Justification of a Research Design
You are a new battalion chief of a medium-sized city fire department. There are 118 sworn members of the organization assigned to the suppression division. All of the sworn members below the battalion chief belong to the International Association of Fire Fighters local union. Many of your colleagues are noticeably overweight, and the city’s insurance premiums have been on the rise for many years. The fire chief has asked you to oversee a new health and wellness initiative that will ultimately collect and analyze information on the suppression personnel related to tobacco use, alcohol consumption, and biometric information (blood pressures, cholesterol, baseline EKG, etc.). The fire chief explains that her goal is to use this information to establish new requirements for fitness for duty to ensure that “the firefighters who show up for work in the morning are not at risk of dying on duty.” She further relates that depending on what the data collected reveals, she might consider purchasing some exercise equipment for the firefighters to use.
As a battalion chief, you have learned the art of delegation, so you task one of your captains to assist with this project. The captain recently obtained his degree in Fire Science so you have asked the captain to create a research design to gather data that will ultimately help with making an informed decision and recommendation to the fire chief.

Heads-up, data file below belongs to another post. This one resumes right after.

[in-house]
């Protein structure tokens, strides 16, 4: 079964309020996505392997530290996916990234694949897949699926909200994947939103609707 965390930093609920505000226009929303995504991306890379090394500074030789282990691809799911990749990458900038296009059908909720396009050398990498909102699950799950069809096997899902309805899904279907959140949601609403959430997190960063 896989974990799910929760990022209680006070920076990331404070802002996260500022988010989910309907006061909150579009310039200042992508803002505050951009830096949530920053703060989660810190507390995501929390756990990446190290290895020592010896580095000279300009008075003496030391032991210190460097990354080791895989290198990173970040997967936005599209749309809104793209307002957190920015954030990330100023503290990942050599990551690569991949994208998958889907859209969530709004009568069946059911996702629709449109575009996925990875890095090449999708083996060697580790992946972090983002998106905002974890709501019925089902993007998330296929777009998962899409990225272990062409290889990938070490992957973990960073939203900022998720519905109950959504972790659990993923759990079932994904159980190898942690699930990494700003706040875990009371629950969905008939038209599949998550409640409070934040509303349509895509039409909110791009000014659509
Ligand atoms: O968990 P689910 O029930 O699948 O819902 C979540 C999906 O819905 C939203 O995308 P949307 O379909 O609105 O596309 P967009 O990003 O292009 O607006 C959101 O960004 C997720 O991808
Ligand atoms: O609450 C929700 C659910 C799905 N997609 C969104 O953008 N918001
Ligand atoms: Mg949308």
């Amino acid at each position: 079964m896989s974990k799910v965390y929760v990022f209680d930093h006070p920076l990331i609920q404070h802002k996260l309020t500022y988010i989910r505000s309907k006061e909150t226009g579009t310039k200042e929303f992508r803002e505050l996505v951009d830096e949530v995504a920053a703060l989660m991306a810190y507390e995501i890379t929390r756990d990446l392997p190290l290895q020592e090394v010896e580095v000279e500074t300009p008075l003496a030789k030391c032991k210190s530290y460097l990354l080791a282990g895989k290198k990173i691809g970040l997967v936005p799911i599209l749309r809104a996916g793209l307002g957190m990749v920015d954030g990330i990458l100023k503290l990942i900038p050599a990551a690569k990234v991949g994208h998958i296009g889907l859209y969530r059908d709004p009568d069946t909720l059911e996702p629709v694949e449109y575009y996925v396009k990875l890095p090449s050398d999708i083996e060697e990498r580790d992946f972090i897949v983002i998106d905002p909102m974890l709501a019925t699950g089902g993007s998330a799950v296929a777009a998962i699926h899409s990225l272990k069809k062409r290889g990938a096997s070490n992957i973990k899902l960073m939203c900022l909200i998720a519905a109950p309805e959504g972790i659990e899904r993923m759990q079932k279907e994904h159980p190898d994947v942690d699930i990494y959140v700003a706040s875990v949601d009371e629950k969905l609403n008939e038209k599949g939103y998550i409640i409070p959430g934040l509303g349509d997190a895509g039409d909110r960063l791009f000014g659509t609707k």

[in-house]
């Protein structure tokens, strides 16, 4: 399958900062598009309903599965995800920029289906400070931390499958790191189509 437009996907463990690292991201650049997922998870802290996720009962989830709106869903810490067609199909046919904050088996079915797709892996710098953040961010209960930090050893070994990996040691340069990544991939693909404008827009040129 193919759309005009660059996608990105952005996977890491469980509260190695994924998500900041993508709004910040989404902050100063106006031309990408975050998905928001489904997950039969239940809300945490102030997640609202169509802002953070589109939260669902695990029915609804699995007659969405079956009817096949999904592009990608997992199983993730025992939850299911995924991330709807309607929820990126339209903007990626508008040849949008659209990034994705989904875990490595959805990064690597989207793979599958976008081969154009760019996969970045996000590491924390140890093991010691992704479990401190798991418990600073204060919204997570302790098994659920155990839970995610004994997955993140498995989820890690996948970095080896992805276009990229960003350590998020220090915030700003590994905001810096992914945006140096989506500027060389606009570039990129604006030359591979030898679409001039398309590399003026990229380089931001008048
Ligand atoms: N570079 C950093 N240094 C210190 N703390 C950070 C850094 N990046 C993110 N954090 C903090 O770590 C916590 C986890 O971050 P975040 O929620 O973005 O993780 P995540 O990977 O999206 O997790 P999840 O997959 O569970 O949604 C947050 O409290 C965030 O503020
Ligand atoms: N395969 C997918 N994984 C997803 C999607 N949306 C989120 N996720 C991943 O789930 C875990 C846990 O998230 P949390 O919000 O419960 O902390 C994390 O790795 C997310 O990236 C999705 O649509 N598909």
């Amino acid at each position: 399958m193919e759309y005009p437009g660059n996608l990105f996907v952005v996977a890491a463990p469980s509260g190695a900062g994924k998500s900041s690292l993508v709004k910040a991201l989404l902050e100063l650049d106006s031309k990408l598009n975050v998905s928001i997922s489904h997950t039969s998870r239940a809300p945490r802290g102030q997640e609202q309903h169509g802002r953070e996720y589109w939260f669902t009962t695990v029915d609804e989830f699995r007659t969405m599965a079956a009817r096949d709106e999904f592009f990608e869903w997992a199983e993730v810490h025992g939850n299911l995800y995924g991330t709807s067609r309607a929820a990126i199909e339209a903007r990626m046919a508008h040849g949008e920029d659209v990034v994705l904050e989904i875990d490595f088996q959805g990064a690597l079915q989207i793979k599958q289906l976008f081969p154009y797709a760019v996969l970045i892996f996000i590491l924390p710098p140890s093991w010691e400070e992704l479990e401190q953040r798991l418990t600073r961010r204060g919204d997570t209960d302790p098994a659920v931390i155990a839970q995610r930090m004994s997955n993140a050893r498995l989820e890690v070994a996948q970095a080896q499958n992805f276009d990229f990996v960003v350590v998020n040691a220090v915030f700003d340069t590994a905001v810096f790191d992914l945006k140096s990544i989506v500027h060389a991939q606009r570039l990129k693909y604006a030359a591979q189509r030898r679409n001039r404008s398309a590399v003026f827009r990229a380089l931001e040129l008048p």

The captain returns after a few shifts and provides you with the following information:
Title of the Project: Why are our firefighters fat?
Questions to Answer: (a) Why are our firefighters so out of shape? (b) Are our firefighters smoking on duty? (c) Do our firefighters eat unhealthily on shift? (d) What type of exercise equipment do our firefighters want?
Hypothesis: Our firefighters are overweight because our training program is not mandatory.
Null Hypothesis: Our firefighters are overweight because our training program is not mandatory.
Research Design: I think we should meet with and talk to all of the firefighters to see how they feel about having a health and wellness program. I do not think that they will want to do this because we are so used to our daily routine now that it would be hard to fit anything in. When we meet with the firefighters, we can ask them what their normal blood pressure is and whether or not they smoke or chew tobacco. We can also ask them what kind of food they cook at night for their meal and how much alcohol they drink off duty.
The captain delivers his information to you and says, “Here Chief, I have that document that you needed.” You review the information, say “thank you,” and start to write your own memo to the fire chief. Under your breath, you question what the captain actually learned about conducting research in his degree program, because what he provided to you does not seem very scholarly!
In this assignment, you will justify a research design to the fire chief. Using the information the captain has provided you, create a research plan that you can present to the fire chief. You may use some, all, or none of the information that has been provided in the scenario as you draft your plan.
Your memo to the fire chief should include, at minimum:
- Title of the project
- Central question (if needed)
- Subquestions (if needed)
- Hypotheses (if needed)
- Preliminary research design (as appropriate)
- Mixed methods
- Steps to gathering information
- Ethical concerns
- Justification of why this approach is appropriate to address what the fire chief needs
- Potential financial impact to the department, if any